Farm Ireland
Independent.ie

Tuesday 6 December 2016

Tullamore birthday bash draws 60,000 for rural celebration

Claire McCormack

Published 15/08/2016 | 02:30

Tara O’Brien, from Co Donegal, prepares a Simmental Heifer at the Tullamore Show in Offaly. Pic Steve Humphreys
Tara O’Brien, from Co Donegal, prepares a Simmental Heifer at the Tullamore Show in Offaly. Pic Steve Humphreys

More than 60,000 spectators turned out to celebrate the Tullamore Show's 25th birthday bash on the vast 250-acre Butterfield Estate in Co Offaly yesterday.

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Despite a misty morning start, the rain stayed at bay as visitors, participants, exhibitors and organisers demonstrated the strength and vitality of all things agricultural.

Erica Tully (6), from Athlone, gets a hug from sister Evanna (3) after she was crowned Little Miss Offaly at the Tullamore Show. Pic Steve Humphreys
Erica Tully (6), from Athlone, gets a hug from sister Evanna (3) after she was crowned Little Miss Offaly at the Tullamore Show. Pic Steve Humphreys

The AIB National Live show featured impressive dairy, pedigree and commercial cattle, sheep shearing, sheepdog and poultry competitions, with a total prize fund of €168,000.

Pigs also made their Tullamore Show debut as they vied for the 'All-Ireland Pig Champion' crown.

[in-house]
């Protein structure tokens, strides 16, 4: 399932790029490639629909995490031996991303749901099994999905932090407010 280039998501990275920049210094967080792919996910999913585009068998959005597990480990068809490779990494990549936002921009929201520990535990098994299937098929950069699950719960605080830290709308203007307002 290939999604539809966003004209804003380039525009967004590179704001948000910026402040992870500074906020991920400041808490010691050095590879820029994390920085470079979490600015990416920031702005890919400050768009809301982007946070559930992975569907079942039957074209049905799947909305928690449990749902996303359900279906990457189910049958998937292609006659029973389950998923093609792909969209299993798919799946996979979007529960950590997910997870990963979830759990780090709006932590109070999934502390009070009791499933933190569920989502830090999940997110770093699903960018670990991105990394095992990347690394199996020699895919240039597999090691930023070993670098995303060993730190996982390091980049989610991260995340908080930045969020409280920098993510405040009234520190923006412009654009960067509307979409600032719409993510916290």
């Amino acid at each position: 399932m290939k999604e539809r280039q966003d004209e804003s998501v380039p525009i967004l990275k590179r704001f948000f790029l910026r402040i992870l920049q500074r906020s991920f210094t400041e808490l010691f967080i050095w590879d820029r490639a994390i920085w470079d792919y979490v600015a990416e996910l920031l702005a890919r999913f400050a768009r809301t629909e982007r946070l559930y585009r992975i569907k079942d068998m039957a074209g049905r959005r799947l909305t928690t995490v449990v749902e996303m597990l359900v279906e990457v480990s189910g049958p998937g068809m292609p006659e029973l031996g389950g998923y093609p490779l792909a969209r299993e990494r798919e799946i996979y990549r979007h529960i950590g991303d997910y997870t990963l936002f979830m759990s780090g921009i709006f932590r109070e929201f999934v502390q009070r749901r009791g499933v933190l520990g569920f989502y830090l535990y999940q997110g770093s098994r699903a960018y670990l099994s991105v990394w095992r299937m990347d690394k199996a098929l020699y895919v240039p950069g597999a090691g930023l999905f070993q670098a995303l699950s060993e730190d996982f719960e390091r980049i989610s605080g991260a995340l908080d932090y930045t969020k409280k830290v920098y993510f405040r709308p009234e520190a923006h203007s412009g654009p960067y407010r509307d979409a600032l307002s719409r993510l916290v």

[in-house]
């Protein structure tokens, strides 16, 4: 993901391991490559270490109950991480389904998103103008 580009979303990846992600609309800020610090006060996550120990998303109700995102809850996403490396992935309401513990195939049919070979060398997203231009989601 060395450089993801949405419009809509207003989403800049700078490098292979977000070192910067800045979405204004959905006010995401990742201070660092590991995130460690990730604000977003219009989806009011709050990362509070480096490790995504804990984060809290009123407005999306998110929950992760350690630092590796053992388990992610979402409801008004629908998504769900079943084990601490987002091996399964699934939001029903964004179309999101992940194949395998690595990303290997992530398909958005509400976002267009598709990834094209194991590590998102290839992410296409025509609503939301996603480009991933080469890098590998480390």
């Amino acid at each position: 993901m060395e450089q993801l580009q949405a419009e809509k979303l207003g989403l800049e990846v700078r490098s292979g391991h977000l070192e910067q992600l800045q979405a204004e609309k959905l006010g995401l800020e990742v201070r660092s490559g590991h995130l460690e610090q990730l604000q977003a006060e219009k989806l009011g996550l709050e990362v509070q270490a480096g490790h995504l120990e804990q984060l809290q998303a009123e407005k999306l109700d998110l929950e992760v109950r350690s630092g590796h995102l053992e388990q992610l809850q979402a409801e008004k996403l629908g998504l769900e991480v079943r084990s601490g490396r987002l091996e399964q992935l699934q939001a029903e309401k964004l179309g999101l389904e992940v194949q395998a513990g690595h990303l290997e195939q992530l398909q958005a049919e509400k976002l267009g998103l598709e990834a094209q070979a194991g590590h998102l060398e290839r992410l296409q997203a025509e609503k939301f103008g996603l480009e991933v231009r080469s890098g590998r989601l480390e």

Other highlights included more than 700 exhibitor areas, a country music jamboree starring Michael English, cooking tutorial with celebrity chef Nevin Maguire, over 700 trade stands, a rare animal breed corner and flower, needle work and art exhibitions.

Officially opening the show, Andrew Doyle, Minister of State for Food, Forestry and Horticulture, urged young professionals to "get involved" in farming.

Jack Greaney (11), from Headford, Co Galway, with a ewe at the Tullamore Show. Pic Steve Humphreys
Jack Greaney (11), from Headford, Co Galway, with a ewe at the Tullamore Show. Pic Steve Humphreys

"In a year like this when there's been challenges across the commodity sectors, we need to remember that without a vibrant primary production sector, the rest of the chain falls down," he said.

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He said the show is testament to the world class quality stock produced across the country.

"These quality livestock are a visual representation of our food production sector, one of our most important indigenous sectors," he said.

Rodney Cox, chairman of the Tullamore Show, who is recovering from farm accident, said it was "a perfect day".

"There is something lovely about an agricultural show, it's very warm and inviting because no matter where you're from or your background, people are drawn to agricultural events," he said. "This is a great indicator for the ploughing (Championship), two great shows, they are intertwined and compliment each other."

Nora Walsh (92) from Kilkenny is a show veteran, with four generations of her family showing their remarkable Charolais pedigree bulls over the last three decades.

"I love going to the shows. I love walking around and seeing the winners. I'm very proud to see my family carrying on the tradition," she said.

James Phelan, from Garryhill, Carlow, was on the road at 6am to compete at the event. "I've had success here before," he said. "I won in Tinahely but it's all down to the judges on the day."

Irish Independent